Texas energy regulator admits not prepared to prevent repeat of February

Southside Matt

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Snow Covered Power LinesDepositPhotos.com

Starting the day before Valentine’s Day 2021, Texas and its inhabitants suffered through the most brutal winter in the state’s memory, if not all of recorded history. Almost five months later, the Texas Department of State Health Services provided a final death toll as a result of the storm saying on July 14 that 210 people had perished due to the weather, with some later reports indicating that 237 people lost their lives as a result of the storm.

With almost a foot of snow having fallen as far south as Del Rio, near the U.S.-Mexico border, and areas to the north and east reporting over one-and-a-half times that amount, the state quickly became gridlocked. Transportation of virtually any sort was stopped completely, and the state’s inhabitants were forced to remain in place wherever they were.

To add to the chaos created by snow clogged roadways came the temperatures. Readings throughout the state reached single digits, including a reading of 8.7°F (-12.9°C) in Houston, on the Gulf of Mexico. These below-freezing temperatures remained for extended periods of time, up to 222 hours (9.25 days) in Dallas and 164 (6.8 days) in San Antonio.

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Frozen ThermometerDepositPhotos.com

These combined conditions led to a surge in power usage as Texans, not used to or intended for this type of weather, attempted to stay the elements from their homes and businesses. As 61% of Texas homes use electric heat, the Texas power grid was taxed heavily throughout the storm. Adding to the extremely unusual increase in usage was the fact that several power-generation facilities had been taken offline for routine maintenance procedures, which normally would not have created an issue.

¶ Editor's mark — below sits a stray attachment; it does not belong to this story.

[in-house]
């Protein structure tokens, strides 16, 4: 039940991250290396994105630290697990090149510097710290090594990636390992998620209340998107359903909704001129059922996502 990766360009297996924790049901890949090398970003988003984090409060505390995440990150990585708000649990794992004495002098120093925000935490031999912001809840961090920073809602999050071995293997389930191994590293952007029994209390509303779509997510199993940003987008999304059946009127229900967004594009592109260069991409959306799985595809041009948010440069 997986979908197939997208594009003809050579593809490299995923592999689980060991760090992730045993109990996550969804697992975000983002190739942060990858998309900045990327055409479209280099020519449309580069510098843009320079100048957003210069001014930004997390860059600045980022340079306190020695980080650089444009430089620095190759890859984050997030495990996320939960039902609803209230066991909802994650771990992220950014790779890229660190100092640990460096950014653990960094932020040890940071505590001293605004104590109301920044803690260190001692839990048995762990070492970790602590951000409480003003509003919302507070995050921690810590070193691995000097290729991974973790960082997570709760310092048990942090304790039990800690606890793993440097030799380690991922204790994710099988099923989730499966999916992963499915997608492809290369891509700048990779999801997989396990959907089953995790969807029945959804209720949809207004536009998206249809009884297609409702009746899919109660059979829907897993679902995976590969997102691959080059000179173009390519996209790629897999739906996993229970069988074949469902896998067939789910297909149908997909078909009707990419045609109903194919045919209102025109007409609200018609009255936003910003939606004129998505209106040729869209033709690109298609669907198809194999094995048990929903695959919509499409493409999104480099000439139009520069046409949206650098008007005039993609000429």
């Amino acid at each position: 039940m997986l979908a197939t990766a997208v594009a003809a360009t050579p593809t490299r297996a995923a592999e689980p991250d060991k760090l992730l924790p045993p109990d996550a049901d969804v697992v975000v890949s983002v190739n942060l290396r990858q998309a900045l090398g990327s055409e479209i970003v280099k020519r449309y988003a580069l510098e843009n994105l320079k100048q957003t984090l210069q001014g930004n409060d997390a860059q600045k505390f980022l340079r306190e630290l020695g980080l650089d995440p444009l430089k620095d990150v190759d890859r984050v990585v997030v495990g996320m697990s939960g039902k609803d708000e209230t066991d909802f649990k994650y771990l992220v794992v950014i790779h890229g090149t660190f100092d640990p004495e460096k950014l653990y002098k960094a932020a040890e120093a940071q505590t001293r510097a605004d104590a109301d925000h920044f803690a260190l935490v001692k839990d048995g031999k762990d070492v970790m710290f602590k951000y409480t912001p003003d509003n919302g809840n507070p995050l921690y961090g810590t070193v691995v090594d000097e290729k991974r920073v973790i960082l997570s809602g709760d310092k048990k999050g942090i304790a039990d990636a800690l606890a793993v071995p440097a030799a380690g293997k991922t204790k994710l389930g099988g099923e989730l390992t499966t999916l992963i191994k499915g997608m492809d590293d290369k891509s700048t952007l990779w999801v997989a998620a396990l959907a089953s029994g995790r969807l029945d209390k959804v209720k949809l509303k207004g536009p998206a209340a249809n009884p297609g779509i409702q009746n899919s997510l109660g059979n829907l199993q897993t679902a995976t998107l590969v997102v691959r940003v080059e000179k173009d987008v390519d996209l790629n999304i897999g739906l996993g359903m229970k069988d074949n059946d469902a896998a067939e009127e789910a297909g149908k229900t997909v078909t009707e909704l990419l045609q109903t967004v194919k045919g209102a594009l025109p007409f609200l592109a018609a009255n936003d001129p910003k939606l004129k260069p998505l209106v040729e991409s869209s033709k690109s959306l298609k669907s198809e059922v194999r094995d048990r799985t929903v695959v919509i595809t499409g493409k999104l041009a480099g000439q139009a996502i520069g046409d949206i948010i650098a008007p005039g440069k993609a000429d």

Despite predictions as early as January that this storm could severely impact Texas, the state found itself ill-prepared for the events that unfolded. Governmental and regulatory agencies and organizations that are normally chastised for having overprepared for events found themselves woefully unprepared for this one.

The Electric Reliability Council of Texas (ERCOT) “operates the electric grid and manages the deregulated market for 75 percent of the state.” In short, ERCOT directs where electricity is delivered through the state and who gets the electricity and when.

Admitting its lack of preparation, ERCOT announced just prior to the arrival of the storm that they would implement rolling blackouts through the state to make sure that the areas needing it most would receive the electricity. With blackouts initially advised to occur for four-hour stretches at a time, some areas encountered a lack of electricity for literally days at a time as the storm lingered. The lack of electricity drove temperatures in habitations near freezing, if not below, for extended periods of time. Once the air temperature drops below 70°F (21°C), a person’s chance of experiencing hypothermia increases exponentially.

With air temperature below 70°F (21°C), a person will generally experience the symptoms of hypothermia, specifically exhaustion to unconsciousness, within two to seven hours. All things being constant, the person can be expected to survive such a situation for two to four hours. As the temperature drops below that, the speed with which the symptoms appear increases substantially and the expected survival time drops dramatically. When the air temperature drops below 50°F (10°C), these statistics drop to 30 to 60 minutes for the onset of symptoms and survival of one to three hours.

Due to the extended blackouts, temperatures in many habitations dropped below 50°F (10°C) for extended periods of time, particularly if the building was only heated through electricity.

The danger to inhabitants did not just come from the dropping temperatures, though. Patients using oxygen concentrators, c-pap or bi-pap machines, ventilators, glucose monitors, heart monitors, or other electrically-powered devices were also put in jeopardy by the outages.